Lawsuit: Maylin Will Not Produce Medina Spirit Research


Photo: Anne M. Eberhardt
Medina Spirit the morning after winning the Kentucky Derby at Churchill Downs

After three months of wrangling, the Kentucky Horse Racing Commission says in a New York lawsuit Dr. George Maylin refuses to disclose research records he claims support his opinion that betamethasone found in a post-race sample of Medina Spirit's blood came from the topical application of Otomax and not an injection.

Routine post-race testing of blood samples after the 2021 Kentucky Derby Presented by Woodford Reserve (G1) revealed Medina Spirit was positive for betamethasone. At first, Baffert indignantly said the substance could not have been administered from anyone in his stable, but it wasn't long before the trainer said the betamethasone came from the topical application of Otomax, a skin rash salve, not an injection.

Enter Maylin, who attorneys for Baffert and owner Amr Zedan said would work to prove the drug's origin. While KHRC has never agreed the route of administration of the drug is relevant, it agreed to the request. Post-race samples taken at Churchill Downs from Medina Spirit were flown to New York and handed over to Maylin on July 14, 2021.

Veterinary medicines and drugs in Veterinarian’s vehicle at Keeneland on April 23, 2017 in Lexington,  Ky. <br><br />
NOTE: 2yos wear blinkers, older horses do not.
Photo: Anne M. Eberhardt

Maylin issued a report letter on Dec. 3, 2021, that BloodHorse retrieved from the New York lawsuit record. In essence, it says two components of Otomax, betamethasone valerate and clotrimazole via its metabolite, were found in a urine sample taken from Medina Spirit; and these analytes were also detected after topical administration of Otomax to two Thoroughbred research horses. The letter says data to support Maylin's findings, as well as his studies, were available for review in his laboratory by an expert scientist, but he also wrote he considers this a research project that will be peer-reviewed and as such is "confidential until the data has been submitted for review."

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In a sworn affidavit signed by Maylin in February 2022, obtained by BloodHorse from the same court record, Maylin described testing urine from Medina Spirit but did not mention performing a study with two Thoroughbreds.

KHRC first asked to take Maylin's deposition no later than March 2022. It also pursued records described in a subpoena duces tecum issued by KHRC hearing officer Clayton Patrick on April 8 and served on Maylin's attorney. The subpoena describes, among other things, "all documentation regarding the alleged unpublished study involving the administration of Otomax to two Thoroughbred horses." BloodHorse found the subpoena in the New York court record.

Maylin said he would not give an in-person deposition, citing COVID-19 concerns. On April 11, Franklin Circuit Court Judge Thomas Wingate ordered Maylin to personally appear for a deposition prior to May 13 and ordered him to produce all documents responsive to the KHRC subpoena. The order also required COVID-19 protocols during the deposition. The legal team for Baffert and Zedan filed motions to set aside Wingate's order, and they were denied on April 20.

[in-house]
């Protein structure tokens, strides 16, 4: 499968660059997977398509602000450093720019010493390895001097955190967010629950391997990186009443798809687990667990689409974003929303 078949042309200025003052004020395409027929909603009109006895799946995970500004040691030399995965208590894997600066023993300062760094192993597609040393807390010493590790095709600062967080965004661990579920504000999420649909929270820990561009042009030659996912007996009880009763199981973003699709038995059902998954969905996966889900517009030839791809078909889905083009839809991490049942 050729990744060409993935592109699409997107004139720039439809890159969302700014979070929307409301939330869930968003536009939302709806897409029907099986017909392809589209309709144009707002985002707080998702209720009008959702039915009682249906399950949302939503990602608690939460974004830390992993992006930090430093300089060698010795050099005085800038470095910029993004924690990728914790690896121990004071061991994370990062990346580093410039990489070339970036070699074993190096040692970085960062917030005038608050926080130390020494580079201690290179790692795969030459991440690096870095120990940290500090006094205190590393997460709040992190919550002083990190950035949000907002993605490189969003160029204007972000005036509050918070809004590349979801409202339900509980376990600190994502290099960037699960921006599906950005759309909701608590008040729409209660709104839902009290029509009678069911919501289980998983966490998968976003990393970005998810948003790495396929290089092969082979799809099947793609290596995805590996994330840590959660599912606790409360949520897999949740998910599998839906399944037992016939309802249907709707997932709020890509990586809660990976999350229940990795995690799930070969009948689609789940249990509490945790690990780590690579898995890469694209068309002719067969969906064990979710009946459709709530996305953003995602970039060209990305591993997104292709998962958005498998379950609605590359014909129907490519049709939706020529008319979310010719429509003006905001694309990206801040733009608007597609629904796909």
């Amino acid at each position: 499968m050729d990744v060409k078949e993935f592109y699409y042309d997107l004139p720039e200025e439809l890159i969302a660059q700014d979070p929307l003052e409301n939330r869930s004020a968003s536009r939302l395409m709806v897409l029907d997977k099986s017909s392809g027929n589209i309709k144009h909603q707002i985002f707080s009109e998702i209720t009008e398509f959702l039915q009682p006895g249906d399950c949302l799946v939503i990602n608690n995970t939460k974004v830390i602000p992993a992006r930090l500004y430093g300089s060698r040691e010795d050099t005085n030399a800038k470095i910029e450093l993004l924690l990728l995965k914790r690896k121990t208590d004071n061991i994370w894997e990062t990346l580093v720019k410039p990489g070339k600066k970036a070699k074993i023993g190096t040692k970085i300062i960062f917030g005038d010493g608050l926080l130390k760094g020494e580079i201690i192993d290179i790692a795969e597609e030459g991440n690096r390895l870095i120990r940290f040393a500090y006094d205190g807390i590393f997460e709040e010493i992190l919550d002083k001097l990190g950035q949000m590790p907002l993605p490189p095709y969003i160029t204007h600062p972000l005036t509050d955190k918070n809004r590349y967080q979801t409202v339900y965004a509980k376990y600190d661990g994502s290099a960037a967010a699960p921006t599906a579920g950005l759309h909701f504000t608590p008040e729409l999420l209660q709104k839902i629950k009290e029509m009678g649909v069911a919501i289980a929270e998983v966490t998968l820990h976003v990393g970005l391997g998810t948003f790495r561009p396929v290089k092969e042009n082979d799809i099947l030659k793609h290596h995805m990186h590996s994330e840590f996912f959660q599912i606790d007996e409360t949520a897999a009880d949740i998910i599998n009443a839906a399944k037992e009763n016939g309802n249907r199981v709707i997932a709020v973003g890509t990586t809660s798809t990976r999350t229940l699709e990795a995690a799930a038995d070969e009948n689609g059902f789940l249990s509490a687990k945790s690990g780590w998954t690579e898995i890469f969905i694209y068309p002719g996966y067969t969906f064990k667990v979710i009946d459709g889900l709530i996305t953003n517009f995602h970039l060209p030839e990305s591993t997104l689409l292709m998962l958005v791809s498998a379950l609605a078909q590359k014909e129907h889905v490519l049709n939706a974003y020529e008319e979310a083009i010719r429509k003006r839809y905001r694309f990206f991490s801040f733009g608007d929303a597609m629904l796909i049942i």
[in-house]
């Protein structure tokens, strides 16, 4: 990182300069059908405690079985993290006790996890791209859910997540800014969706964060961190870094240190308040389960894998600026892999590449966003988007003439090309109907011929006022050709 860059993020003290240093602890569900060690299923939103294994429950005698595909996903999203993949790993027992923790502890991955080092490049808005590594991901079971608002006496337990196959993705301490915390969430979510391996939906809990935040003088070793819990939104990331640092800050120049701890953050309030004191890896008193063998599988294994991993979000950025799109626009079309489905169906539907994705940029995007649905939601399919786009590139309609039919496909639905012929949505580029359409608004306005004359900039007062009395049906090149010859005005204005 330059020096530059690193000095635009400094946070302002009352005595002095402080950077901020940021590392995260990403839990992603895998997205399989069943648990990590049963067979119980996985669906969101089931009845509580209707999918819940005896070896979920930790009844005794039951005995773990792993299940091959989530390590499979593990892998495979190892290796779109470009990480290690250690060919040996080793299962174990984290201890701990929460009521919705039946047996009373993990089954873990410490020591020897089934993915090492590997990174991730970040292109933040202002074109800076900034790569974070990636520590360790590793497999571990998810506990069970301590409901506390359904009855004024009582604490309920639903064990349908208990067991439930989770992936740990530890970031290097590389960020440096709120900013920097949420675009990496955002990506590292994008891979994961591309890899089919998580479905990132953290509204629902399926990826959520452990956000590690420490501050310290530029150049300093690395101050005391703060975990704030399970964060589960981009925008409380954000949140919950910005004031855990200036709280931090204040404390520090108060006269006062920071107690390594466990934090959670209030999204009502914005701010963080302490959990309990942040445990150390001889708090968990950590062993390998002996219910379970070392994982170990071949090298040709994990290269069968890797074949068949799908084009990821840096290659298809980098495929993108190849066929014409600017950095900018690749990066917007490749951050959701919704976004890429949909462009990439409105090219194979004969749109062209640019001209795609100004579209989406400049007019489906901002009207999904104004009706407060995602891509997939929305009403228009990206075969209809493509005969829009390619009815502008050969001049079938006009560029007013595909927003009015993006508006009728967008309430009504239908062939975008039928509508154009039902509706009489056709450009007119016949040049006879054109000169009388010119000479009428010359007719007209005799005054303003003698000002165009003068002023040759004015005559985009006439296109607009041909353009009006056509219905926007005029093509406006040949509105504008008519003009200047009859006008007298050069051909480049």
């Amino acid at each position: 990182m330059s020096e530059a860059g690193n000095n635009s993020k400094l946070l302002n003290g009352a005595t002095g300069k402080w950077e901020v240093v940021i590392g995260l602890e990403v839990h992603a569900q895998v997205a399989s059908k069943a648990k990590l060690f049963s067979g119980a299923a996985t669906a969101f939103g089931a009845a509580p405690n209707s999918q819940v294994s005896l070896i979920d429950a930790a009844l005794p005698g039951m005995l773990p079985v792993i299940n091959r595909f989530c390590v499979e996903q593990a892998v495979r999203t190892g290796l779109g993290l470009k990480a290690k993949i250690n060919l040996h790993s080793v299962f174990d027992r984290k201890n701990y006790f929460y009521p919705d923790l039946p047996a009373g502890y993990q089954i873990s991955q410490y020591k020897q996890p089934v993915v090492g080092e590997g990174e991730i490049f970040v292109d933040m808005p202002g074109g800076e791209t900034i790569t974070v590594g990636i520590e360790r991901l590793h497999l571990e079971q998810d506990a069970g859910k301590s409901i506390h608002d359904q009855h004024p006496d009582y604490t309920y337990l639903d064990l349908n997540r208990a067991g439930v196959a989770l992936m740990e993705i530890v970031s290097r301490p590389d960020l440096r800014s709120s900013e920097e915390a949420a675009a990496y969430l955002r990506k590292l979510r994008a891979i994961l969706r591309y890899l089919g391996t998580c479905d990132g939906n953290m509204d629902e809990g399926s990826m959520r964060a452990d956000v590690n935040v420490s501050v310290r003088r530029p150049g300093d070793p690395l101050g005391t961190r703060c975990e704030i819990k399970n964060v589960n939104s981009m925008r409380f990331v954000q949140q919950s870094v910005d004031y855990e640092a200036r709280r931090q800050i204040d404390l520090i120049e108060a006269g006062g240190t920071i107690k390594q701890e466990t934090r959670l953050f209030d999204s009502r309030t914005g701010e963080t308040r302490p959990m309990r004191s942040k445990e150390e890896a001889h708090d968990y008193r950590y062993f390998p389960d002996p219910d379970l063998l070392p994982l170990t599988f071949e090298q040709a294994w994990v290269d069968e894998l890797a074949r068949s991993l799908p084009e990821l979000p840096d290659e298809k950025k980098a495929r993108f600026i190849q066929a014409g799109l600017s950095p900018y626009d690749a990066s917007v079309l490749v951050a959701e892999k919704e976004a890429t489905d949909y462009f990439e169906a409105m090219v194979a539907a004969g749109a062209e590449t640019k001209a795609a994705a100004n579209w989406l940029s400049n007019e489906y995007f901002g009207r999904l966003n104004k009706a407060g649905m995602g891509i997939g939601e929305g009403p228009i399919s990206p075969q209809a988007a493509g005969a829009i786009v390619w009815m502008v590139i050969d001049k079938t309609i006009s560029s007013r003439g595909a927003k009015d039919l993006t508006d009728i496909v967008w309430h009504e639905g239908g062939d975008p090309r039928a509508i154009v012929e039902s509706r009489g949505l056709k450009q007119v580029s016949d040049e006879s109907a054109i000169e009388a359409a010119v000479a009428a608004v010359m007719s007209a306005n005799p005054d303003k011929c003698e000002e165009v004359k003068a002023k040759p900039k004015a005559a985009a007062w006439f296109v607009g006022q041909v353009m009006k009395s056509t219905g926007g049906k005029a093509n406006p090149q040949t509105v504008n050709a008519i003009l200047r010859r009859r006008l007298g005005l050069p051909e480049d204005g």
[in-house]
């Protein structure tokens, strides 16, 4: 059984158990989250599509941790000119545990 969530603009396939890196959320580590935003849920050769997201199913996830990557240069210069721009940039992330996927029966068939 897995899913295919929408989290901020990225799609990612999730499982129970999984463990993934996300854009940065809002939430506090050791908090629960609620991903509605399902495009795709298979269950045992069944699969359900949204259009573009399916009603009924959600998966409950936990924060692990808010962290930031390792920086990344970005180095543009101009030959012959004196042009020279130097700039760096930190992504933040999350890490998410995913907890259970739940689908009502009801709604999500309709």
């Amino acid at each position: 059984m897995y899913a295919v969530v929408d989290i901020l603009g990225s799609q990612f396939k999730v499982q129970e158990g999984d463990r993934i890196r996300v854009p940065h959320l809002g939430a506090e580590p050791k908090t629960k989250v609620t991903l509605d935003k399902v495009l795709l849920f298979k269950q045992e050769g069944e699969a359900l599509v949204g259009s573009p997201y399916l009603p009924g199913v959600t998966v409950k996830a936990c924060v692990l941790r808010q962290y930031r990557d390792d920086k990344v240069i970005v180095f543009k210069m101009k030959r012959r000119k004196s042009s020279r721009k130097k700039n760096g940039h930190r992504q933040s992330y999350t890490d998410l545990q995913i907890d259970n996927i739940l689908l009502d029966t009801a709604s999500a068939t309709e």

A petition filed by KHRC on June 8 in Tompkins County, N.Y., where Maylin resides, says Maylin continued to refuse to be deposed in person and avoided service of papers commanding his presence. Finally, KHRC hired a process server to cause what is known in New York as "substitute service" on him. A process server called on Maylin on April 30, May 2, May 4, May 5, and May 10 without rousing anyone, and copies of the subpoenas were plastered on every door at his residence.

In the midst of these maneuvers Maylin and KHRC finally agreed he would be deposed via Zoom, but with the requirement that Maylin produce records of the study on two Thoroughbreds. The deposition took place on June 10, two days after the KHRC lawsuit was filed—but Maylin again failed to produce records of the study, according to the KHRC petition, prompting a hearing in the New York case set for June 22.

Attorneys for Baffert and Zedan told Wingate and KHRC attorney Jennifer Wolsing Maylin has not worked for them or their clients. KHRC wants Maylin to produce records of any communications Maylin has had with Baffert, Zedan, their agents and attorneys, and anyone else acting on their behalf, as well as documentation of any payment by them to Maylin.

During a January 2022 hearing when the New York Racing Association sought to ban Baffert from its tracks, Maylin's work on the Medina Spirit case was described, but he did not appear. Instead, Dr. Clara Fenger, a veterinarian, testified she assisted Maylin in the project. She was called as a Baffert witness and did not claim to be independent.

BloodHorse emailed both Maylin and his attorney, Joseph Farraldo, on June 21 asking if Maylin intends to comply with the documents subpoena. There was no response, but on June 22 Farraldo informed Judge Elizabeth Aherne the KHRC appeal hearing in Kentucky was postponed from June 28 to Aug. 22. He assured Aherne that Maylin has a meritorious defense and asked that the hearing in her court be delayed.